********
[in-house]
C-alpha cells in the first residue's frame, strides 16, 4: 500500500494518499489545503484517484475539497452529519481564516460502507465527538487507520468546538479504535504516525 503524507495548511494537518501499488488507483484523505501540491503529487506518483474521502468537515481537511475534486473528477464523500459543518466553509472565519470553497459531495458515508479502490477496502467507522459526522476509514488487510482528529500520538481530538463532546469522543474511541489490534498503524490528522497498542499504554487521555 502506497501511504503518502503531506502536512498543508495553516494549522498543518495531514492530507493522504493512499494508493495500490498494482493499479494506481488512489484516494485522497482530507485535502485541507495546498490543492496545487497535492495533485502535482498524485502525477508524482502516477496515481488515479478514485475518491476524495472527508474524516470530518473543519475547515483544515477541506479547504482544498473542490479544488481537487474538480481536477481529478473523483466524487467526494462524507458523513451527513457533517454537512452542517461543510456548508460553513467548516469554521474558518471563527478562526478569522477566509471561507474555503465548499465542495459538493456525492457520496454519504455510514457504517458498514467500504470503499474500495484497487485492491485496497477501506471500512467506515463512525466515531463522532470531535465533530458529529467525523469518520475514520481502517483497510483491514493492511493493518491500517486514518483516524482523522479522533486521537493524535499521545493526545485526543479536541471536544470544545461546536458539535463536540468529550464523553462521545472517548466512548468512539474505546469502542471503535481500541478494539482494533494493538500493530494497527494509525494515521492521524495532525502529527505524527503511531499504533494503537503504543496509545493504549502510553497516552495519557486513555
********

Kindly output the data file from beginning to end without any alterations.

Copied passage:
[in-house]
C-alpha cells in the first residue's frame, strides 16, 4: 500500500494518499489545503484517484475539497452529519481564516460502507465527538487507520468546538479504535504516525 503524507495548511494537518501499488488507483484523505501540491503529487506518483474521502468537515481537511475534486473528477464523500459543518466553509472565519470553497459531495458515508479502490477496502467507522459526522476509514488487510482528529500520538481530538463532546469522543474511541489490534498503524490528522497498542499504554487521555 502506497501511504503518502503531506502536512498543508495553516494549522498543518495531514492530507493522504493512499494508493495500490498494482493499479494506481488512489484516494485522497482530507485535502485541507495546498490543492496545487497535492495533485502535482498524485502525477508524482502516477496515481488515479478514485475518491476524495472527508474524516470530518473543519475547515483544515477541506479547504482544498473542490479544488481537487474538480481536477481529478473523483466524487467526494462524507458523513451527513457533517454537512452542517461543510456548508460553513467548516469554521474558518471563527478562526478569522477566509471561507474555503465548499465542495459538493456525492457520496454519504455510514457504517458498514467500504470503499474500495484497487485492491485496497477501506471500512467506515463512525466515531463522532470531535465533530458529529467525523469518520475514520481502517483497510483491514493492511493493518491500517486514518483516524482523522479522533486521537493524535499521545493526545485526543479536541471536544470544545461546536458539535463536540468529550464523553462521545472517548466512548468512539474505546469502542471503535481500541478494539482494533494493538500493530494497527494509525494515521492521524495532525502529527505524527503511531499504533494503537503504543496509545493504549502510553497516552495519557486513555